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An Open Letter to the National Media that is Clueless About Columbus

 Dan Longerbone An Open Letter to the National Media that is Clueless About ColumbusPhoto by Walker Evans.
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Dear National Media,

Recently it has come to your attention that Columbus, Georgia was in the running for the 2016 Democratic National Convention. No wait, not that Columbus, the one in South Carolina. Oh, that’s Columbia? Must be that one in Ohio then.

Yes, Columbus, Ohio. You know, the state capital. OK, Columbia is a capital too but let’s stay focused. Your reaction to the announcement was predictable even though it stings a bit more each time. Among the best:

Since August 1, Democrat Wire, a Twitter account that’s essentially a DNC newsfeed, has six mentions of Philadelphia being a favorite to win. Columbus also has six mentions…regarding the fact there was a site visit. And one that the ‘Shoe might be a bad idea.

Democratic Convention Watch pays no mention to the site visit here. Even Birmingham got a bone from these guys!

Finally, The Wire gave us its pros and cons for each of the five finalists. Four were rather well reasoned paragraphs; guess who earned a one sentence quip?

“Quick, name something distinctive about Columbus.”

We don’t have anything distinctive like the Empire State Building or Independence Hall. No Gateway Arch, no Sears Tower (sorry, Willis Tower), a serious lack of beach and certainly no mountains. It’s easy to understand that someone who’s never been here might be at a loss to picture the place; rust belt, corn, something something football. That’s because people who come here aren’t after photographic memories and never have been. No, a lot of people who visit end up staying here because of quite another type of memory. You see, Columbus is a place that needs to be experienced, to be felt. Shiny pictures of our waterfront and skyline (which always seem to be from terrible angles, btw) hide what lurks inside.

Ahhh, what indeed lurks inside the largest single city in Ohio? A city that made up the combined population losses of the next 10 largest cities by itself. With 20,000 people to spare. In the last four years here are some of the things we’ve been called (in addition to “Where?”):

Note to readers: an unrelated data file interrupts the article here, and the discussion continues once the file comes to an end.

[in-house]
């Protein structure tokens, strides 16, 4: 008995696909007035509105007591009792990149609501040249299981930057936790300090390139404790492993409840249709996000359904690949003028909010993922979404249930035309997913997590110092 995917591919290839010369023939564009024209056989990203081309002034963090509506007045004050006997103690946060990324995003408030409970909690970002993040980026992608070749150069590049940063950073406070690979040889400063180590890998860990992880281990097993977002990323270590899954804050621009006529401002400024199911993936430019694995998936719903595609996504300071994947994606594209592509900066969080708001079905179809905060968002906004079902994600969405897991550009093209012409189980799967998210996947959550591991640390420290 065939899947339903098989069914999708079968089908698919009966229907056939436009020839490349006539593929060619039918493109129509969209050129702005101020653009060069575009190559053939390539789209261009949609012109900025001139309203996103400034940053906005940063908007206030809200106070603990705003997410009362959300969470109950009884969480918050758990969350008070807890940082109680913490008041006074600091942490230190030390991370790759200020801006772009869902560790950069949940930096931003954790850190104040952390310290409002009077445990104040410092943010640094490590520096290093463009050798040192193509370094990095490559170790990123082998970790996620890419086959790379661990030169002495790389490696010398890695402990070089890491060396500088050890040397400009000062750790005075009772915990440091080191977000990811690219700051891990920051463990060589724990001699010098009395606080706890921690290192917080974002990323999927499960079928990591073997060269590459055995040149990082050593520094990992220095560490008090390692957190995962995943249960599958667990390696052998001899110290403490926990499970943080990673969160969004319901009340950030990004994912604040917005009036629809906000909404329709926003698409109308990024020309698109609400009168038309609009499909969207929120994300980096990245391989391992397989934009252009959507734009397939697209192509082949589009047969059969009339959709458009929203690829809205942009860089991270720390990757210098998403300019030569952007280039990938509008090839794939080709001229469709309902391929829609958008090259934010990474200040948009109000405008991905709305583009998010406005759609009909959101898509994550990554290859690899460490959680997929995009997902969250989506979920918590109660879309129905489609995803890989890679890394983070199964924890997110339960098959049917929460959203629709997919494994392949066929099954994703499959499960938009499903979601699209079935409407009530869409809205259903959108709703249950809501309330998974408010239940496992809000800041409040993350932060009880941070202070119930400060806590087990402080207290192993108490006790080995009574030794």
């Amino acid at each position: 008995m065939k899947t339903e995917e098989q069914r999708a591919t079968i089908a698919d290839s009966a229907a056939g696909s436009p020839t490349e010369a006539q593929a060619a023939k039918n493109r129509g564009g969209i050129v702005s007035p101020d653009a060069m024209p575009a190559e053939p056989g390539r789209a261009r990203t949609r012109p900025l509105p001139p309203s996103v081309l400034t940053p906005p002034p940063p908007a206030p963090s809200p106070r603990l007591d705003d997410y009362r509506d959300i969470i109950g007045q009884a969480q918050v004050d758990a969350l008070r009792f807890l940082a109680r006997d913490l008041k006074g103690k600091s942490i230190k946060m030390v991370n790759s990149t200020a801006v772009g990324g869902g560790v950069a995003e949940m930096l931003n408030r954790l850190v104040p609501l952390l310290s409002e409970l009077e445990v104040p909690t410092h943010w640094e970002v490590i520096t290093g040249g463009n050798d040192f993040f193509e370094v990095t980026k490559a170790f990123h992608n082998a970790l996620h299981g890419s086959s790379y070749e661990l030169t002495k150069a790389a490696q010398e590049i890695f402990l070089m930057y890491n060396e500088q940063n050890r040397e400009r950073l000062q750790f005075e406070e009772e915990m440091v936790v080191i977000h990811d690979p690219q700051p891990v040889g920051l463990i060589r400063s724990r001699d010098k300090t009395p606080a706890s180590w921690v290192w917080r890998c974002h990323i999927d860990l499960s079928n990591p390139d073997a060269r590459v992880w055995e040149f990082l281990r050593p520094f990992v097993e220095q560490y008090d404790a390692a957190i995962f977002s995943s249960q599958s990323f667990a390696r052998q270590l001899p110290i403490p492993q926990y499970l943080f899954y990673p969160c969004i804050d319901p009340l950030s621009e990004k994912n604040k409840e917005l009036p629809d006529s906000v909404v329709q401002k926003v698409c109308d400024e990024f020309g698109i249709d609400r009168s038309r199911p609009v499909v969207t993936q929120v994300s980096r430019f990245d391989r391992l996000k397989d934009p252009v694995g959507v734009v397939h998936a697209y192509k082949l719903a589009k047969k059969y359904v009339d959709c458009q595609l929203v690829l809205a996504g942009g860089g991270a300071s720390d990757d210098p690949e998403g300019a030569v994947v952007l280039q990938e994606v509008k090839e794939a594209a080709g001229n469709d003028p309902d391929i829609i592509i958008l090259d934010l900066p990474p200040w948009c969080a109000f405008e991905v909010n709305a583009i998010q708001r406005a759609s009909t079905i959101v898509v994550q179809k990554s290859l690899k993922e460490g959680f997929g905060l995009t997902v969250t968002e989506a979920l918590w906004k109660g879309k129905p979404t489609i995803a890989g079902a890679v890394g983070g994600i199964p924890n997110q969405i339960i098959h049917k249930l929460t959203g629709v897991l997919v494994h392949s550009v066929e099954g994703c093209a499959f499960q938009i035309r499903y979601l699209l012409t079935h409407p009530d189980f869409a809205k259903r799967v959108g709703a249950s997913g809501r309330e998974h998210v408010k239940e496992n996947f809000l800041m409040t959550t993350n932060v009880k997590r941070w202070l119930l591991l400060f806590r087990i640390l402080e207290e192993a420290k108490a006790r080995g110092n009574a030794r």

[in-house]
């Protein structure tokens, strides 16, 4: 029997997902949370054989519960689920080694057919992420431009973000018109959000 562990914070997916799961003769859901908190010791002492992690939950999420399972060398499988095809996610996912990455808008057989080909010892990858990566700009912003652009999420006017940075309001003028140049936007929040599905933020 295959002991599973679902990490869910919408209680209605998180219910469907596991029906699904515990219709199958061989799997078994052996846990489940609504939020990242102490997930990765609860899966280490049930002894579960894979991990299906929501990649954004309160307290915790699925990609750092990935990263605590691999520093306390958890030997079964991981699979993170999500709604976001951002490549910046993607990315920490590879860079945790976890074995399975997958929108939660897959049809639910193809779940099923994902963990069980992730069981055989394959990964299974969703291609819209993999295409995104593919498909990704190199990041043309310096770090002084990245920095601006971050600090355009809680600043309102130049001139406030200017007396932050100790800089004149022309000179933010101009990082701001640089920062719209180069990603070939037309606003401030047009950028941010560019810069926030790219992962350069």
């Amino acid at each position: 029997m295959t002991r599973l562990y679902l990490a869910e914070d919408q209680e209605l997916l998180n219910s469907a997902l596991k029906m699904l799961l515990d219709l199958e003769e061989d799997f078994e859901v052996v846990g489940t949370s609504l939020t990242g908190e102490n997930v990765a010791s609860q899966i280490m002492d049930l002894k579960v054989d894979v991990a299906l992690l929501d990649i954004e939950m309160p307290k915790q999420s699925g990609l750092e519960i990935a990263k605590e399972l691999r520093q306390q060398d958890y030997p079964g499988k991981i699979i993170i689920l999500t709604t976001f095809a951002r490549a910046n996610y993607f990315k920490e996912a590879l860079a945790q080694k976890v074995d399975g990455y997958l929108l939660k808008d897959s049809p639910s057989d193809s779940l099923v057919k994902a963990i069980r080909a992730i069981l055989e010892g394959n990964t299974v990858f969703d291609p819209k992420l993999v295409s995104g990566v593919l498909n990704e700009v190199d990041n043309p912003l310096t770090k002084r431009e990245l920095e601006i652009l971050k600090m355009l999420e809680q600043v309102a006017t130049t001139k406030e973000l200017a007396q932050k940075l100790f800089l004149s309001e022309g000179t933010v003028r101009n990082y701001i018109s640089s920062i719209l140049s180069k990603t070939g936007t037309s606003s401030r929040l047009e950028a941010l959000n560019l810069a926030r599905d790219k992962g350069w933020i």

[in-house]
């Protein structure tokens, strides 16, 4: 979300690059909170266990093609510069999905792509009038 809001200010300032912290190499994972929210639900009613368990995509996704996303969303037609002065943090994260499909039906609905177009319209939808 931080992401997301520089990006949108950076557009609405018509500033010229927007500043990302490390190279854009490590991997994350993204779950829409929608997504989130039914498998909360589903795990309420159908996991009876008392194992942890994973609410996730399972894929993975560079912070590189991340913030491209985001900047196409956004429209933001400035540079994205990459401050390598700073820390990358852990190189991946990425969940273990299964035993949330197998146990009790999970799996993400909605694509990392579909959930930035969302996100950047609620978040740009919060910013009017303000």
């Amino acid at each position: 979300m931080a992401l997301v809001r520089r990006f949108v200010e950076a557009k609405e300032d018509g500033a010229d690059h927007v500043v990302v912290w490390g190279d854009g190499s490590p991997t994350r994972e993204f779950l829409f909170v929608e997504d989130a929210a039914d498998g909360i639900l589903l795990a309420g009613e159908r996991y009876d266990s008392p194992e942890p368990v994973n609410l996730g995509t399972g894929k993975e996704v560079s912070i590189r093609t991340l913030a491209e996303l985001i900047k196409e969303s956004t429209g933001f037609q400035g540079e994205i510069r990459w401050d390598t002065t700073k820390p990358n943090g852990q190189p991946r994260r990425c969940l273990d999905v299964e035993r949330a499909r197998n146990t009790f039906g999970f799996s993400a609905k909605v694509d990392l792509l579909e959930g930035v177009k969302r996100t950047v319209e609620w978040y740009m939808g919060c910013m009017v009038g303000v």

These successes have been accomplished during the tenure of a four-term Democratic Mayor, with a Democratic City Council, and a Democratic Board of County Commissioners.

This is a place that other cities across the country look up to and have done so for over a century. The public-private partnership is such that the rather conservative editorial page of our daily paper backed an income tax increase on people working in the city; that half-percent increase was approved by voters during the recent economic downturn.

Yet, there’s more to Columbus than shiny baubles sold at a tourist stand or grandiose accolades from internet “best of” lists. Once you come here and really get into the scruff of the city, you’ll find a sense of belonging. You’ll find yourself saying “That’s the best…” a lot. And you’ll find we don’t have a lack of culture or identity; quite the opposite, ours is just like yours, no matter who you are. You just don’t know it yet because we aren’t a flashy folk.

Alas, no one takes us seriously and I’m fine with that. I love the idea I’m surrounded by over a million “municipal corporation” hipsters that knew and loved this place before it was cool. So please, dear media, do me a favor. If we do get this convention and you’re scrambling to find something to write about us, I sincerely hope you run across this post. I hope it spurs you to take an extended visit and see the place for yourselves, and I hope that changes (see what I did there?) your perception of the biggest small town in America. And if you do, I trust the next time someone says “Quick, name something distinctive about Columbus” you’ll have a treasure of memories at the tip of your tongue.

For ongoing discussion about the DNC in Columbus, CLICK HERE to visit our Messageboard.